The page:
A Canadian company claims to have been able to accurately detect methane emissions from cattle in a US feedlot via satellite, in a development that could have implications for how methane emissions from livestock are measured in future.
GHGSat is a private company which operates three satellites orbiting at an altitude of 500km, designed for the specific purpose of high-resolution gas detection. It says it has been measuring methane emissions from hydropower, oil and gas, landfill and coal mining facilities since 2017. GHGSat says the satellite technology it has pioneered can pinpoint the exact source of even small leaks.
In March GHGSat’s satellites detected methane emissions coming from an agricultural area in California’s Joaquin Valley.
It says analysis later confirmed the source as being a feedlot six miles (10km) southeast of Bakersfield.
Five emissions were recorded, ranging in size from 361 to 668kg/h.
If sustained for a year, the company said, this would result in 5,116 tonnes of gas being released – enough to power 15,402 homes.
Practical solutions for measuring emissions closer to the ground have been elusive, the company notes: ground-based monitoring is labour intensive, and can only scan small areas. Aircraft-mounted sensors can cover more ground, but also at a high cost.
It says its work has demonstrated that satellites can monitor thousands of sites, every day, at a low cost and so support immediate climate action.
A variety of techniques are currently being trialled to reduce methane emissions from cattle, including adding small quantities of seaweed to their feed.
In California targets have been set aiming to reduce emissions from the State’s 1.4 million dairy cows by 40 percent by 2030 compared with 2013 values.
At last year’s global climate summit in Glasgow, more than 100 countries pledged to cut methane emissions by 30 percent.
Accurate measurement of emissions is essential to this process, both to correctly understand the level of emissions occurring, and to enable progress toward reduction targets to be accurately tracked.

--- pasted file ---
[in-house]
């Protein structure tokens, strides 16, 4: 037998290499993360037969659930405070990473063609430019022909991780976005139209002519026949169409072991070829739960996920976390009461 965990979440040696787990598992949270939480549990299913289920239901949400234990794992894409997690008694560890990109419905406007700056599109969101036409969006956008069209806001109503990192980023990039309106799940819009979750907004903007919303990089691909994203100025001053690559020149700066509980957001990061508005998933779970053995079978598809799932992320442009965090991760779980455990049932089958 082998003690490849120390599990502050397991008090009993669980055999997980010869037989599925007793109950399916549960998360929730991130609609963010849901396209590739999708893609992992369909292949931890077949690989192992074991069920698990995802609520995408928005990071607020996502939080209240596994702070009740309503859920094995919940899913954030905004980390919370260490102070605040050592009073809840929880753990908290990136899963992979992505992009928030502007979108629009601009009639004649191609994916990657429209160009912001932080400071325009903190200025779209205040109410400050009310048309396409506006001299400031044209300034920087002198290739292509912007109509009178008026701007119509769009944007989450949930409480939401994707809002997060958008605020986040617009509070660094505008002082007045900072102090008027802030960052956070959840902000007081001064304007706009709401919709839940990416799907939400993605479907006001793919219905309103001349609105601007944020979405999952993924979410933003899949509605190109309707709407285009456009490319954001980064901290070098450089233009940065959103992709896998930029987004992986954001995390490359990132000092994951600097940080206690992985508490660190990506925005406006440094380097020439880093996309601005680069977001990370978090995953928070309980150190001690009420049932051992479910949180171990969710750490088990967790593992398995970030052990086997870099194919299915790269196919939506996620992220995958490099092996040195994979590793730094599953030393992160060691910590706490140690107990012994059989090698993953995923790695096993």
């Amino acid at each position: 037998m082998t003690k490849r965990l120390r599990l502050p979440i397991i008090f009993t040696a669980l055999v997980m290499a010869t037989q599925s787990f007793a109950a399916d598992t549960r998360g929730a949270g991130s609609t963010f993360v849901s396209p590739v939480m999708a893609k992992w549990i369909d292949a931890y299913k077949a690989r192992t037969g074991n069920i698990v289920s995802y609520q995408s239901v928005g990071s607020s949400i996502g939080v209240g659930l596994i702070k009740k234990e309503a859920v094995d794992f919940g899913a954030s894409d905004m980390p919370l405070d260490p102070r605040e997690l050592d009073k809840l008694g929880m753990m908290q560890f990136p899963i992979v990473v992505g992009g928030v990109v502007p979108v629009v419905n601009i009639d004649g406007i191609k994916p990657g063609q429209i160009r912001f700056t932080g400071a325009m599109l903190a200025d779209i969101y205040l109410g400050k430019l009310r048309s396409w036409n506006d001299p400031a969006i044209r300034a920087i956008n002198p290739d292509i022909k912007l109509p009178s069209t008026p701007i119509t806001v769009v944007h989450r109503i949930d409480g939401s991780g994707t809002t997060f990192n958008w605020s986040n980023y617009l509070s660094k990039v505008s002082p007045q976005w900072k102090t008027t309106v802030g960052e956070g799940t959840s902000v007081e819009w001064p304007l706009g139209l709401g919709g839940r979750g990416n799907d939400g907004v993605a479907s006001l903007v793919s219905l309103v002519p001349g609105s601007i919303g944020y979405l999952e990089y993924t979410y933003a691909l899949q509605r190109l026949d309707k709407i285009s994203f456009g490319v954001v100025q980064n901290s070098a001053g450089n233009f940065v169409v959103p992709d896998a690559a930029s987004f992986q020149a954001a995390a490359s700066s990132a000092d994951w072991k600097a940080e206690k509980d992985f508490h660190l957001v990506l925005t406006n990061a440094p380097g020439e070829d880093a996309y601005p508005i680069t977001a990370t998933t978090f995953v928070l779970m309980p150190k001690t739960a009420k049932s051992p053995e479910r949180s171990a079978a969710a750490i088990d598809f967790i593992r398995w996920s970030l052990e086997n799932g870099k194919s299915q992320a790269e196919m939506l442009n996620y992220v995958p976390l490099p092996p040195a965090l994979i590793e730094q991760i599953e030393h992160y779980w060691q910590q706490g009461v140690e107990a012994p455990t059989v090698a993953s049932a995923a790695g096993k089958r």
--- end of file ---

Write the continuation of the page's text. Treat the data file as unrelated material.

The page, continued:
Could provide a more realistic picture
One global expert has told Beef Central emissions attributed to livestock are exaggerated and satellite technology could help to provide a more realistic picture.
In comments to Beef Central in response to the GHGSat development, Professor Frank Mitloehner from the University of California Davis said the use of satellites will likely be enhanced for all methane emitters.
“I view this issue a step in the right direction, because it will end the guessing game.
“I believe that livestock sources are currently exaggerated.”
Prof Mitloehner said he is looking forward to seeing the data that can be provided by satellite measurements systems.
GHGSat currently has three satellites in orbit with three more scheduled to launch this month with Elon Musk’s SpaceX.
Not everyone is convinced the technology is working as claimed, however.
In one tweet a social media user claims the source of the methane emissions in the area GHGSat has attributed to cattle emissions from a feedlot is more likely to be a pond from an orchard, using mapping and pictures from the site to challenge to support their view:
No; methane seen from space isn’t cows burping @zoe_sottile. @CNN pls correct your article. Source is in the adjacent fruit tree farm #223 #BakersfieldCA. EPA doesn’t report any emissions here. @BillWeirCNN @BBCAmos Can’t be blaming cows when @ghgsat shows no emissions from cows. pic.twitter.com/BsTTaEebMa
— baker_dozer (@DozerBaker) May 2, 2022